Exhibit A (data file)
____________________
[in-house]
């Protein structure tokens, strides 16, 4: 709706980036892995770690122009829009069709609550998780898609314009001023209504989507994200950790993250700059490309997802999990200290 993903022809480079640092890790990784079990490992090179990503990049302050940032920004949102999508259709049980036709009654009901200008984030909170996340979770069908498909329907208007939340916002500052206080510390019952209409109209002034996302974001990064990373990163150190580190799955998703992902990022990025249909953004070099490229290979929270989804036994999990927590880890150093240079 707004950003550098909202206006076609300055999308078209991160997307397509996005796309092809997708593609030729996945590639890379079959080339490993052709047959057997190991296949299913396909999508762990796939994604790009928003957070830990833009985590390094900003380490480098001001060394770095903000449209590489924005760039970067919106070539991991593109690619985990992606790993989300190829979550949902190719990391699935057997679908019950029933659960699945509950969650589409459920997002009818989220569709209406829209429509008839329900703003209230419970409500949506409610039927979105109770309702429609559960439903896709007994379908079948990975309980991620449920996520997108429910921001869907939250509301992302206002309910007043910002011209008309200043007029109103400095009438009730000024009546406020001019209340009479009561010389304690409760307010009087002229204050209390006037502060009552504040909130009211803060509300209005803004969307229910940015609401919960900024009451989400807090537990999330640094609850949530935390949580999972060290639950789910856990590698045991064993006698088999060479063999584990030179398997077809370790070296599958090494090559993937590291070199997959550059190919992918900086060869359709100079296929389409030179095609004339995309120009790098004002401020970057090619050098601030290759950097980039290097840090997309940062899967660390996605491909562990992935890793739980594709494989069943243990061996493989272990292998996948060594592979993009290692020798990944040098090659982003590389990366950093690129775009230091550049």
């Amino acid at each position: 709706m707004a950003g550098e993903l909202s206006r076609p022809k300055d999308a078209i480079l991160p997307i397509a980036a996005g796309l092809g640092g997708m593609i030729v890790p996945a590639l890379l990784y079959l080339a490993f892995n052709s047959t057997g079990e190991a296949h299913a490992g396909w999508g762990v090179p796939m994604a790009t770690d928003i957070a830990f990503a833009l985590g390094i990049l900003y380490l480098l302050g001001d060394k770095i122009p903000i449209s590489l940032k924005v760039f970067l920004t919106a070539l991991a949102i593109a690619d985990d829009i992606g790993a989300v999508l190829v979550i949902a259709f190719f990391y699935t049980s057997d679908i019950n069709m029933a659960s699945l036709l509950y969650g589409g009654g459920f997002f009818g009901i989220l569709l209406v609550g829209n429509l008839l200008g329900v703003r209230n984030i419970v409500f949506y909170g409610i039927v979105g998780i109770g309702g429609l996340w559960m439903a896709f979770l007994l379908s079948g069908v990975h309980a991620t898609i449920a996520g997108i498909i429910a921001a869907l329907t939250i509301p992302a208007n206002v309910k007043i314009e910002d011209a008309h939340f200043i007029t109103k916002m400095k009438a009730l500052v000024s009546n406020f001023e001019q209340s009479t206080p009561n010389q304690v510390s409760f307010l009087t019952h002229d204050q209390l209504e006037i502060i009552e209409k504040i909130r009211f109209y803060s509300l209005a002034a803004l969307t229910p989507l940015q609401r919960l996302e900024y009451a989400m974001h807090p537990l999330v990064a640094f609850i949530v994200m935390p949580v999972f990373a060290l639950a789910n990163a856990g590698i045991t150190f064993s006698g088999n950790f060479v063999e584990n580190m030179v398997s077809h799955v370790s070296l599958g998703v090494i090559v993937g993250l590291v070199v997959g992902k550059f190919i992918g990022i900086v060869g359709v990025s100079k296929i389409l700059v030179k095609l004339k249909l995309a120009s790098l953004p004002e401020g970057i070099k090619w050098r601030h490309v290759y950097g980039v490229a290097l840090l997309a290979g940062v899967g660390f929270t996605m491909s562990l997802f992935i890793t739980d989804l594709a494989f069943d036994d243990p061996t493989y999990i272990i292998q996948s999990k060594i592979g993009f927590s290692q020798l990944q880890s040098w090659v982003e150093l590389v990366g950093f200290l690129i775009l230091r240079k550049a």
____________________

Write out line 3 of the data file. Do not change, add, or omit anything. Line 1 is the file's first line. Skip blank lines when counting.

């Amino acid at each position: 709706m707004a950003g550098e993903l909202s206006r076609p022809k300055d999308a078209i480079l991160p997307i397509a980036a996005g796309l092809g640092g997708m593609i030729v890790p996945a590639l890379l990784y079959l080339a490993f892995n052709s047959t057997g079990e190991a296949h299913a490992g396909w999508g762990v090179p796939m994604a790009t770690d928003i957070a830990f990503a833009l985590g390094i990049l900003y380490l480098l302050g001001d060394k770095i122009p903000i449209s590489l940032k924005v760039f970067l920004t919106a070539l991991a949102i593109a690619d985990d829009i992606g790993a989300v999508l190829v979550i949902a259709f190719f990391y699935t049980s057997d679908i019950n069709m029933a659960s699945l036709l509950y969650g589409g009654g459920f997002f009818g009901i989220l569709l209406v609550g829209n429509l008839l200008g329900v703003r209230n984030i419970v409500f949506y909170g409610i039927v979105g998780i109770g309702g429609l996340w559960m439903a896709f979770l007994l379908s079948g069908v990975h309980a991620t898609i449920a996520g997108i498909i429910a921001a869907l329907t939250i509301p992302a208007n206002v309910k007043i314009e910002d011209a008309h939340f200043i007029t109103k916002m400095k009438a009730l500052v000024s009546n406020f001023e001019q209340s009479t206080p009561n010389q304690v510390s409760f307010l009087t019952h002229d204050q209390l209504e006037i502060i009552e209409k504040i909130r009211f109209y803060s509300l209005a002034a803004l969307t229910p989507l940015q609401r919960l996302e900024y009451a989400m974001h807090p537990l999330v990064a640094f609850i949530v994200m935390p949580v999972f990373a060290l639950a789910n990163a856990g590698i045991t150190f064993s006698g088999n950790f060479v063999e584990n580190m030179v398997s077809h799955v370790s070296l599958g998703v090494i090559v993937g993250l590291v070199v997959g992902k550059f190919i992918g990022i900086v060869g359709v990025s100079k296929i389409l700059v030179k095609l004339k249909l995309a120009s790098l953004p004002e401020g970057i070099k090619w050098r601030h490309v290759y950097g980039v490229a290097l840090l997309a290979g940062v899967g660390f929270t996605m491909s562990l997802f992935i890793t739980d989804l594709a494989f069943d036994d243990p061996t493989y999990i272990i292998q996948s999990k060594i592979g993009f927590s290692q020798l990944q880890s040098w090659v982003e150093l590389v990366g950093f200290l690129i775009l230091r240079k550049a």